« Last Edit: April 01, 2011, 01:11:13 PM by Rhossydd » Logged
gromit
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« Reply #5 on: April 01, 2011, 06:24:57 PM »
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?? As I understand it it's measuring the accuracy of colours displayed on the screen.

No. It's measuring how closely the profile generated models the actual displayed values ... to the accuracy of the instrument. It says nothing about how "accurate" the colours are.

Try calibrating with MultiProfiler and profiling (only) with basICColor display (or whatever).
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digitaldog
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« Reply #6 on: April 01, 2011, 07:05:38 PM »
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If you have a PA, you don’t want to mess with i1P or any 3rd party software for calibration and profiling when you have the NEC software.
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Andrew Rodney
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Rhossydd
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« Reply #7 on: April 02, 2011, 01:11:32 AM »
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No. It's measuring how closely the profile generated models the actual displayed values ... to the accuracy of the instrument. It says nothing about how "accurate" the colours are.
You'll need to re-phase that, because to me how closely matched the colours are displayed is the same thing is how accurately they're reproduced.

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Try calibrating with MultiProfiler and profiling (only) with basICColor display (or whatever).
Why ?
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gromit
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« Reply #8 on: April 02, 2011, 08:10:54 PM »
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You'll need to re-phase that, because to me how closely matched the colours are displayed is the same thing is how accurately they're reproduced.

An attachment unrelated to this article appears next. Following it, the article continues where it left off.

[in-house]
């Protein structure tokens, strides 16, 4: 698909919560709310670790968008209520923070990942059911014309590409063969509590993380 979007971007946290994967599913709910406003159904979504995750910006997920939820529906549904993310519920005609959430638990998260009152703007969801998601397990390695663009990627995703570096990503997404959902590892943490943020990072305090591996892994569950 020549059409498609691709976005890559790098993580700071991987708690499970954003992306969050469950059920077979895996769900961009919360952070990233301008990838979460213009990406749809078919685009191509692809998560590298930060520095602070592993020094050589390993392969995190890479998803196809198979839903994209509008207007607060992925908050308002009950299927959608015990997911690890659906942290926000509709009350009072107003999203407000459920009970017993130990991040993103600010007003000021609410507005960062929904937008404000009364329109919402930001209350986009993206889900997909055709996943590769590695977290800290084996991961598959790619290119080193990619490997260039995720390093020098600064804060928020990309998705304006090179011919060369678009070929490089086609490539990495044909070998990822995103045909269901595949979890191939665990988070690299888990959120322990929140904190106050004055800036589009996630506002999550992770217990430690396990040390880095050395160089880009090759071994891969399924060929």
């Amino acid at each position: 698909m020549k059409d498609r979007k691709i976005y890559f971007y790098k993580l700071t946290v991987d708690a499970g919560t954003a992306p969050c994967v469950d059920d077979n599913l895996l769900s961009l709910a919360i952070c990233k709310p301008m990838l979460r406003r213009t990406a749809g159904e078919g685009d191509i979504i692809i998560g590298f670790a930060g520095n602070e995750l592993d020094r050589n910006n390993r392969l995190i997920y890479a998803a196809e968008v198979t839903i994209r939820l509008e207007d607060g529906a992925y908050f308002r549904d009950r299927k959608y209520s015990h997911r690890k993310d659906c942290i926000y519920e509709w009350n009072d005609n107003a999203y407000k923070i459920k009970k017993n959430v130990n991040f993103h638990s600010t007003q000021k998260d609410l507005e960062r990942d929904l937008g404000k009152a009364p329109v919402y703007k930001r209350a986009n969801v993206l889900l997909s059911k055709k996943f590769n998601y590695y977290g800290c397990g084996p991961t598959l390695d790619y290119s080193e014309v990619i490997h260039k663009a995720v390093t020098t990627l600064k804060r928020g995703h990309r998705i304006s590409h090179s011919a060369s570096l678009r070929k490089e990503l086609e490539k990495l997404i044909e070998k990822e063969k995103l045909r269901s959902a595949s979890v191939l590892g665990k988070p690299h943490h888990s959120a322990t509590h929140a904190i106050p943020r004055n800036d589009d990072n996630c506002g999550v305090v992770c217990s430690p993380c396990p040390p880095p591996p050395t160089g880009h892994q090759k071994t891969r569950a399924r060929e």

Why ?

Here's an analogy: You have a ruler and mark out 1m along a piece of wood. Next you cut the wood at the mark you made then measure the length with the same ruler. Yep 1m. This is validation. Except your piece of wood is 997mm long due to the inherent inaccuracy of the ruler.

The same with monitor calibration/profiling. Consumer grade instruments (colorimeters, spectros) are inherently inaccurate, made more so by light leakage when taking the measurements, dirt on the reference slate, off-vertical measurement with spectros etc. This is exacerbated by the different/larger gamut that colorimeters have to deal with these days. If you have a number of devices you'll notice that they all give slightly different results. I managed to achieve a dE of 0.15 for validation on my hand-picked Spectraview Reference PA271 with the best combination of software and hardware I had, but visually prefer the results I get (more neutral shadows, cleaner grayscale ramps) by using MultiProfiler alone. So that's what I use. It may be more satisfying to get your monies worth out of whatever software/instrumentation you bought, but at the end of the day it's the results that count.
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Rhossydd
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« Reply #9 on: April 03, 2011, 03:10:15 AM »
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Sorry gromit, but you're rather missing the point.
A spectro will have a degree of error both in absolute accuracy and repeatability, but that can be ascertained with testing and you can get a good idea of how accurate the instrument is in practice. For my main instrument I see better than 0.14 DE.
The data analysis module of Profiler will be able to help test and calculate these sorts of errors.

So once you know the degree of error possible for your instrument you can then go on to measure colours on different devices with a known degree of accuracy.

The problem (design failure?) of the QA module in Profiler is that it seems impossible to define what standards it's measuring to, (luminance, colour temp etc), if you haven't built a profile for it to measure. In other words, if you wish to use another software product to calibrate and profile your display with (eg Spectraview, Multiprofiler or the Eizo products) Profiler can't be used to independently validate the quality of the display. A facility that would be useful and I had thought was being included within the product.